After meeting a number of like minded youth over this past summer, the following are similarities in the priorities of environmentally progressive youth I have noticed:

*We care about communities. We want to experience the caring relationships and sense of sharing that comes out of these sort of arrangements where we take care of each other. Not only are communities sustainable, they are an essential part of human nature that has been misplaced for generation X by the computer age and widely dispersed families of the modern day. We are coming together to form communities, and we are already benefitting remarkably by doing this.

*We recognize the responsibility of technology. We know that computers are a tool and must not replace people, or control our lives. We are beginning to see cell phones as a mistake for our health, the environment, and our pocket books. We know that natural is better than artificial, and that profit often overrides human rights. We may feel this way about technology as a whole because we are the generation that would have the hardest time going back to a computerless world. Technology has brought so much good to us that we recognize the importance of using and developing it responsibly.

*We are willing to change our materialistic upbringing, often drastically. It is easier to change our ways when we are still young, and since we have many years ahead of us, we feel the urgency perhaps even more than older generations do. For example, many of us have given up driving, even more of us have given up meat or are eating less of it to lower our ecological footprint, etc. We demand organic because it is healthier for our young bodies and our young minds. We are willng to live with less "things" and to replace material goods with good times and friendship.

*We know the power of freedom of speech, and we are not afraid to use it. Never has youth been so passionate about the causes we tackle. The world is finally turning green out of necessity, and today's young environmental activists will potentially see the hard work of activists from the past 30 years come to fruition in our own lifetimes. It is exciting! We are on the verge of a revolution. My generation recognizes this, and we want to fight that much harder. We see that despite all the hard work of incredible activists who came before us, things like the tar sands or palm oil plantations have not ben stopped, and truthfully, we get scared by that. We feel that we must be that much braver, that much stronger, and that much louder than out predecessors. Amazing older activists will one day be passing the torch down to the younger generations, and we will be more than ready!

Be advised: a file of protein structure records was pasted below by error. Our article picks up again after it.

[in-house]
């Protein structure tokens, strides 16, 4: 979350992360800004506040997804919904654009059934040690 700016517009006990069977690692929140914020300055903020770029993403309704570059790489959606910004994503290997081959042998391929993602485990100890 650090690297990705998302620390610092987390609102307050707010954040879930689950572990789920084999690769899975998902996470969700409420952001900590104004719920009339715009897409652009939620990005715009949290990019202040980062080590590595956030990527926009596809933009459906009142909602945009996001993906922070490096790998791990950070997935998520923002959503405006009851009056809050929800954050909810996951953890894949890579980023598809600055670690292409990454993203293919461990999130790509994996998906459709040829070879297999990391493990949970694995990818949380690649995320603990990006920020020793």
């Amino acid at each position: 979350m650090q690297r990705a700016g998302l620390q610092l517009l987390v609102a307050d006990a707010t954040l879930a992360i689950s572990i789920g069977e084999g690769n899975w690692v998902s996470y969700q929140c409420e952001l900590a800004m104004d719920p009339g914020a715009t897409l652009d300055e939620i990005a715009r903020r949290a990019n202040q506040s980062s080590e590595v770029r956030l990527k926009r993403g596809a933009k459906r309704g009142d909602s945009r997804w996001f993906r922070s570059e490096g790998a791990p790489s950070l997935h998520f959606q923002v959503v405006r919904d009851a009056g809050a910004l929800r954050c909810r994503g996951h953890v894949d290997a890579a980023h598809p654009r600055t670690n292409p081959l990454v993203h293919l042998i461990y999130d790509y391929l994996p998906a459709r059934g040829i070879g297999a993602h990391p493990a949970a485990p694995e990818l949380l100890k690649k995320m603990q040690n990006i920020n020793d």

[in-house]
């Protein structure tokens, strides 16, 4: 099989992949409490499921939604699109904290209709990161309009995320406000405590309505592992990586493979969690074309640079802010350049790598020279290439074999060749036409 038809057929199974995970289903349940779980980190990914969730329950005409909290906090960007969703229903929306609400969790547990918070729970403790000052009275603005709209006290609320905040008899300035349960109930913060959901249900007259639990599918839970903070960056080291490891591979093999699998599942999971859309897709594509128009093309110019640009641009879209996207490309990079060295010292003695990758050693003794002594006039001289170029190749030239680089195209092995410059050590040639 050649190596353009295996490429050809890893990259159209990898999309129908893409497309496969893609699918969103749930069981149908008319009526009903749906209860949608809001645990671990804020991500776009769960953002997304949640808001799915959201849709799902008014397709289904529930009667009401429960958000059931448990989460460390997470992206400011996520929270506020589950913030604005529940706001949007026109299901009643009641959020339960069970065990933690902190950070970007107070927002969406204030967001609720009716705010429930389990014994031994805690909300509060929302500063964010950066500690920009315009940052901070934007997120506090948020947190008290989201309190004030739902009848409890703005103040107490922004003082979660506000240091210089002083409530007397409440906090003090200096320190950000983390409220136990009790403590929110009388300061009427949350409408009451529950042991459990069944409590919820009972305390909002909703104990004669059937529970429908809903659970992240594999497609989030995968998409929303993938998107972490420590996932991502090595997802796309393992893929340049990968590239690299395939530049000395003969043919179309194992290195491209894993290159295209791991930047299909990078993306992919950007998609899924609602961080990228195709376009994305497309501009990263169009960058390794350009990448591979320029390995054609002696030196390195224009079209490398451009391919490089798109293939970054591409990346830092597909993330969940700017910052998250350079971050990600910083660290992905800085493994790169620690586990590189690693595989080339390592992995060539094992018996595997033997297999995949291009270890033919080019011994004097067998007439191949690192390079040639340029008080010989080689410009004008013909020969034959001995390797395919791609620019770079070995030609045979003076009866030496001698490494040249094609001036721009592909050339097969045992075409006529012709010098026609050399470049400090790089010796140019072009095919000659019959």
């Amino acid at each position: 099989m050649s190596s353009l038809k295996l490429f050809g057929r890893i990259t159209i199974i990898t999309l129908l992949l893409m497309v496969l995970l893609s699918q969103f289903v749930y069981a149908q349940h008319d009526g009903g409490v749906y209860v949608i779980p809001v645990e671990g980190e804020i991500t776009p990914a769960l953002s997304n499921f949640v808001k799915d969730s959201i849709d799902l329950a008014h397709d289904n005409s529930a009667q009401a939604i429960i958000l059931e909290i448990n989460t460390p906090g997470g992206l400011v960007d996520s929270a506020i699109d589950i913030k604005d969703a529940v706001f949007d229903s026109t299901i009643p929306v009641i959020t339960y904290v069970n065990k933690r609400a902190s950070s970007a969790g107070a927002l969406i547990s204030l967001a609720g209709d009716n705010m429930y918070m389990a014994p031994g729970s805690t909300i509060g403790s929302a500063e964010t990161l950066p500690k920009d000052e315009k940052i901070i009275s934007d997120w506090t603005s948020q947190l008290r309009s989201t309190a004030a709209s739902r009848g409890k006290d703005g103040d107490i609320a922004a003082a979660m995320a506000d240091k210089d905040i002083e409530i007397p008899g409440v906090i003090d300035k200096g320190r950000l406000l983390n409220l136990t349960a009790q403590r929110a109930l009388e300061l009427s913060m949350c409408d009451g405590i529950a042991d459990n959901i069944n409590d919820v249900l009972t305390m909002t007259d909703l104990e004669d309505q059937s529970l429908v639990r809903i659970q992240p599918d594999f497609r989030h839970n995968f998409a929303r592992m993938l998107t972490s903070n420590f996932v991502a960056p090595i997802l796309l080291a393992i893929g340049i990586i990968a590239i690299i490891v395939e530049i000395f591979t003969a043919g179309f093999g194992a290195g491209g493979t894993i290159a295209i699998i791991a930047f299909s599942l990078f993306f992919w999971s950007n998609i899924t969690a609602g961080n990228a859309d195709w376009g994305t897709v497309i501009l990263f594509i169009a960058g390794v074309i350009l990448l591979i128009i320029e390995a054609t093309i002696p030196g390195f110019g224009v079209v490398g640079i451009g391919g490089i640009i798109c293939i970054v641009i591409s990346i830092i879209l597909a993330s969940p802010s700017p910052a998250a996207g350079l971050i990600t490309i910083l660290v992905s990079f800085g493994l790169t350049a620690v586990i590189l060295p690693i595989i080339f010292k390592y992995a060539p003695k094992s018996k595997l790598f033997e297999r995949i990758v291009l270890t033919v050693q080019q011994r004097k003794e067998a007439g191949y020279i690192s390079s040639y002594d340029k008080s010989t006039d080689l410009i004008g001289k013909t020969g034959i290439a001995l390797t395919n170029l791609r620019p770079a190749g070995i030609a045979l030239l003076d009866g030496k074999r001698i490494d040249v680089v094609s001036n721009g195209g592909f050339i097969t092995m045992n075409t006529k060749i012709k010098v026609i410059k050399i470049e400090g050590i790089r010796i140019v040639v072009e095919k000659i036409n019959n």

What I've learned from other youth this summer has not only fueled my ambitions, but has also brought the importance of friendship and community back into my life. I hope this message has shown you how honored I am to fight for a Green and just future.

It may come as a surprise that a 26 year-old like myself has chosen to devote my time to being a Green Party Candidate, Young Greens Councillor, and an activist, but I wouldn't trade it for anything! The brilliance and the joy of activism is that you don't have to feel powerless, no matter what you have to face. The people I continue to meet everyday in this journey make my heart smile, and the memories that I'm making will last a life-time!

In Solidarity,

Larissa Shasko